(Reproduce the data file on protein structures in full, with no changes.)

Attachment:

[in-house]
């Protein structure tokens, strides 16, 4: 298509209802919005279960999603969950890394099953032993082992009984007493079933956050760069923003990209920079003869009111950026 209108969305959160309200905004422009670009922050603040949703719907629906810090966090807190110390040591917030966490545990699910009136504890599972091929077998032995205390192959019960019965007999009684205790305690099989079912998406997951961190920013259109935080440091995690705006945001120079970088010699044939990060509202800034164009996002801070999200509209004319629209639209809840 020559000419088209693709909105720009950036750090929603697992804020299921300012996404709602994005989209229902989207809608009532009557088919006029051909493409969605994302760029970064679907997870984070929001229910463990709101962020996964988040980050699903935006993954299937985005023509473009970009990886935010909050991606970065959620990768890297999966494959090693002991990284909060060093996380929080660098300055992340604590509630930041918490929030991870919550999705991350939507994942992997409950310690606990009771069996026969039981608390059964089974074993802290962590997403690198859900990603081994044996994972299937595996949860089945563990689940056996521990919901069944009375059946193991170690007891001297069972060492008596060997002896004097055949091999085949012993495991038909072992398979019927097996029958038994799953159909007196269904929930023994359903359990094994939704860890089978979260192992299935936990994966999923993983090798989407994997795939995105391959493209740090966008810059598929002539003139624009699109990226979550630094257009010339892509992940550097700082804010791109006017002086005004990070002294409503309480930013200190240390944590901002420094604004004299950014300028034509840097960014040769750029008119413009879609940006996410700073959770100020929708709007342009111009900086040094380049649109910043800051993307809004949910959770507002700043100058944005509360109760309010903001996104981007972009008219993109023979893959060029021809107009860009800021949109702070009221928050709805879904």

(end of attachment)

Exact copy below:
[in-house]
């Protein structure tokens, strides 16, 4: 298509209802919005279960999603969950890394099953032993082992009984007493079933956050760069923003990209920079003869009111950026 209108969305959160309200905004422009670009922050603040949703719907629906810090966090807190110390040591917030966490545990699910009136504890599972091929077998032995205390192959019960019965007999009684205790305690099989079912998406997951961190920013259109935080440091995690705006945001120079970088010699044939990060509202800034164009996002801070999200509209004319629209639209809840 020559000419088209693709909105720009950036750090929603697992804020299921300012996404709602994005989209229902989207809608009532009557088919006029051909493409969605994302760029970064679907997870984070929001229910463990709101962020996964988040980050699903935006993954299937985005023509473009970009990886935010909050991606970065959620990768890297999966494959090693002991990284909060060093996380929080660098300055992340604590509630930041918490929030991870919550999705991350939507994942992997409950310690606990009771069996026969039981608390059964089974074993802290962590997403690198859900990603081994044996994972299937595996949860089945563990689940056996521990919901069944009375059946193991170690007891001297069972060492008596060997002896004097055949091999085949012993495991038909072992398979019927097996029958038994799953159909007196269904929930023994359903359990094994939704860890089978979260192992299935936990994966999923993983090798989407994997795939995105391959493209740090966008810059598929002539003139624009699109990226979550630094257009010339892509992940550097700082804010791109006017002086005004990070002294409503309480930013200190240390944590901002420094604004004299950014300028034509840097960014040769750029008119413009879609940006996410700073959770100020929708709007342009111009900086040094380049649109910043800051993307809004949910959770507002700043100058944005509360109760309010903001996104981007972009008219993109023979893959060029021809107009860009800021949109702070009221928050709805879904």